Into the Deep

Bret GilliamJust as a drive through some inner city areas might prompt a bit of defensive driving and safety precautions, your jump off the back of the boat into the deep should inspire some defensive “diving” and a solid understanding of the most identifiable potential hazards. Let’s take a short look at the usual suspects you can expect to find lurking somewhere in the abyss.

Nitrogen narcosis: Most divers have experienced this phenomenon to some degree. The effects of nitrogen at elevated partial pressures much above 4.0 ATA, the equivalent of 130 fsw, can produce varying symptoms from mild “fuzziness” to near incapacitation and collapse. Forget about nonsense like “Martini’s Law”; narcosis is entirely subjective and will induce different reactions in each individual. Compressed air is a viable breathing media for most experienced divers, if trained properly, down to around 200 fsw. But it is vital that initial forays beyond traditional sport depths be under the supervision of a professional technical instructor who is capable of recognizing your impairment and helping you understand those limitations.

Continued exposure to a regular regime of deep diving has a certain adaptive effect whereby narcosis is lessened in many individuals. However, a small segment of the diving population will hit a finite physiological wall at some depth and they should never venture deeper. Elevated partial pressures of carbon dioxide (CO2) will increase the onset and severity of impairment. Narcosis is a factor on every deep dive. Develop a thorough understanding of this effect and plan accordingly.

Oxygen toxicity: Probably more misconceptions have been centered around central nervous system (CNS) toxicity (known as the “Paul Bert effect”) than any other diving hazard. Realistically the threat of a CNS hit is very low on compressed air dives above 200 fsw. This depth produces approximately 1.5 ATA of O2 with an allowable exposure of two hours on a single dive. This is, of course, less than the recommended maximum of 1.6 ATA of O2 for working divers and provides a huge cushion of time since it would be difficult for a diver to physically carry enough breathing supply in open circuit scuba to reach the two hour limit.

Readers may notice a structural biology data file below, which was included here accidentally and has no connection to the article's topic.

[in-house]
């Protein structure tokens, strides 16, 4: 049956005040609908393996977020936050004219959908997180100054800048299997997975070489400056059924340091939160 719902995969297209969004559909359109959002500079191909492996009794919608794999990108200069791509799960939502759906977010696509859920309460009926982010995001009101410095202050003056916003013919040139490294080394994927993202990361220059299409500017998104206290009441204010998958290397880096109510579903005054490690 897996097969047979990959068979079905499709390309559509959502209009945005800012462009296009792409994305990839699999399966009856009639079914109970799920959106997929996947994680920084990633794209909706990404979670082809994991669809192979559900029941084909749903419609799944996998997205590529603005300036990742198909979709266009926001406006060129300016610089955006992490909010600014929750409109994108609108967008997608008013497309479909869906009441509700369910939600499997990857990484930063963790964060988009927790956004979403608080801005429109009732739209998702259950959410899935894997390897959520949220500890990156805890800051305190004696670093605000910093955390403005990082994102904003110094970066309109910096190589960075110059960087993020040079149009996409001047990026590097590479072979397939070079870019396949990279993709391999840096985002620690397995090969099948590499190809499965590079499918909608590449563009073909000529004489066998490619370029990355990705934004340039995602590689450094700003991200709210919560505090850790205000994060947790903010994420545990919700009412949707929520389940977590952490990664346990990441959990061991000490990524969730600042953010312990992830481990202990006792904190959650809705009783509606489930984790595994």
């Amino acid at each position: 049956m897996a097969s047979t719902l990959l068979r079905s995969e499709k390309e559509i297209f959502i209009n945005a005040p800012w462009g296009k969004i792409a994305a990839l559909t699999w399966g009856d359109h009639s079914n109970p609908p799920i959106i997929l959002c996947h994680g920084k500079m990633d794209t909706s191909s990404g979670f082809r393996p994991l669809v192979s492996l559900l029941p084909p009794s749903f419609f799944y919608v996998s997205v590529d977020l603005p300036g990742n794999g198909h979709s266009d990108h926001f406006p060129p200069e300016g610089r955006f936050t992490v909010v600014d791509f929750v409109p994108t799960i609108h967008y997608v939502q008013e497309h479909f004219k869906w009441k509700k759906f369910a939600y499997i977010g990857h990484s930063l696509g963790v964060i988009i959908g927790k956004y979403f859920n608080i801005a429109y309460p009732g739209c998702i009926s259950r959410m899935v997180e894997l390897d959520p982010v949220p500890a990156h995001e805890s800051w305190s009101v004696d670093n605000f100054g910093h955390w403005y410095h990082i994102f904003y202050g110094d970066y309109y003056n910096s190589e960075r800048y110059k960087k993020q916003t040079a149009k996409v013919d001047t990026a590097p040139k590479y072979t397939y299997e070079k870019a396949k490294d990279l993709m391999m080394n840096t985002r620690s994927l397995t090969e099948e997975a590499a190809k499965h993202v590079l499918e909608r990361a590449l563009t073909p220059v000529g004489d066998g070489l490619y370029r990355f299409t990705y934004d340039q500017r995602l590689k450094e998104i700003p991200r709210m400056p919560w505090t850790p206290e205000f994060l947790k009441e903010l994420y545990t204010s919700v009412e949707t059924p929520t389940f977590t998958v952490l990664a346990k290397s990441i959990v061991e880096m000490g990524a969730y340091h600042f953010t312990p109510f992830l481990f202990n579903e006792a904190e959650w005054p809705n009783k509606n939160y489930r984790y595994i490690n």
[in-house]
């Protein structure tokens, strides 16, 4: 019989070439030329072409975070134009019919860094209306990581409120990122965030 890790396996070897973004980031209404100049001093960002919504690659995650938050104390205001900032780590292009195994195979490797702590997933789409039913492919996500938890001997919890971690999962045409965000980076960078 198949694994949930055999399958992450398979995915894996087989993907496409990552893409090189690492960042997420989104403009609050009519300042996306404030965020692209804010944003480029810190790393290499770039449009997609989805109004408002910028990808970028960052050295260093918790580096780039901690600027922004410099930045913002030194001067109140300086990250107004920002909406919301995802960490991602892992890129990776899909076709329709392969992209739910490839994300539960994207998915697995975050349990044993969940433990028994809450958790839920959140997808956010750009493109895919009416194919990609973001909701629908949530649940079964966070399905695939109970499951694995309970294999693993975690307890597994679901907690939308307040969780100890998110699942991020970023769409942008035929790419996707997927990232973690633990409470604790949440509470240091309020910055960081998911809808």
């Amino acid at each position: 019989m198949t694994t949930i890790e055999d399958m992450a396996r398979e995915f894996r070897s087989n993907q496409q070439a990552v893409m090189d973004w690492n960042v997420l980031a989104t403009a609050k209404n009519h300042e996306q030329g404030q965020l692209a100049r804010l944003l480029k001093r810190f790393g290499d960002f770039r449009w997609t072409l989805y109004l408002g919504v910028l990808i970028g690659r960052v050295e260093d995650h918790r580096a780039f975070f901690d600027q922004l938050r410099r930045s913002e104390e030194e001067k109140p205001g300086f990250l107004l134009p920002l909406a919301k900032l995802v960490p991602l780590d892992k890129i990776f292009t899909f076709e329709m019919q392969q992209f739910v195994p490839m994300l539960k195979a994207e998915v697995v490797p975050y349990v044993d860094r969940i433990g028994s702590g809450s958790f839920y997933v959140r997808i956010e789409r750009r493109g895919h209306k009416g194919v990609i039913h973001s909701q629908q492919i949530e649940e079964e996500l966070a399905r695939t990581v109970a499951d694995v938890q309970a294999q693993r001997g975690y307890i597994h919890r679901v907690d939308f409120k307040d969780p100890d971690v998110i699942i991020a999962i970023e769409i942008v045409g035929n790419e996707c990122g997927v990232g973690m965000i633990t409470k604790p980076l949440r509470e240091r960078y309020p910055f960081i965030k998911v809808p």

Most errors in dive planning occur when the diver fails to account for the total “dose” of oxygen. This means counting the bottom depth exposure and the decompression time for a total. A diver breathing pure oxygen at 20 feet during his decompression is at 1.6 ATA of O2. In some dive profiles a higher oxygen dose is received during decompression than during the bottom depth phase of the dive. Like narcosis, elevated CO2 is a triggering mechanism. Other common mistakes include rigorous tracking of “whole body” or pulmonary oxygen toxicity (known as the “Lorraine Smith effect”). This is unnecessary since dives planned within CNS limits will never approach a threshold of vulnerability for pulmonary problems.

All deep divers should familiarize themselves with allowable exposure times and never run times to the limit. Risks from exceeding limits or for idiosyncratic reactions to lower exposures include convulsions that could drown the diver. Be sure to balance both the working dive at depth with the decompression if oxygen or nitrox is used.

Decompression sickness: Arguably there is no hard data to suggest that deeper diving presents any higher statistical incidence of DCS than longer, shallow dives. In fact, most DCS hits occur between 60-90 foot depth exposures. However, deeper diving usually involves planned decompression and most divers have not been adequately trained in technique and procedures in mainstream sport classes. The added discipline of ascent rates and maintaining precise depths during stops is an acquired skill for most people. And with the addition of strong currents and the burden of handling heavier equipment rigs, it is advisable to seek every hedge against risk.

Plan for extra reserves in decompression gas supplies and employ pure oxygen or 80/20 nitrox for its increased efficiency in outgassing absorbed nitrogen. Adopt diving habits that limit hard work and swimming. And learn to recognize DCS signs and symptoms in both yourself and your dive team. Carry emergency oxygen deliverable by demand mask or regulator on the boat and don’t hesitate to use it.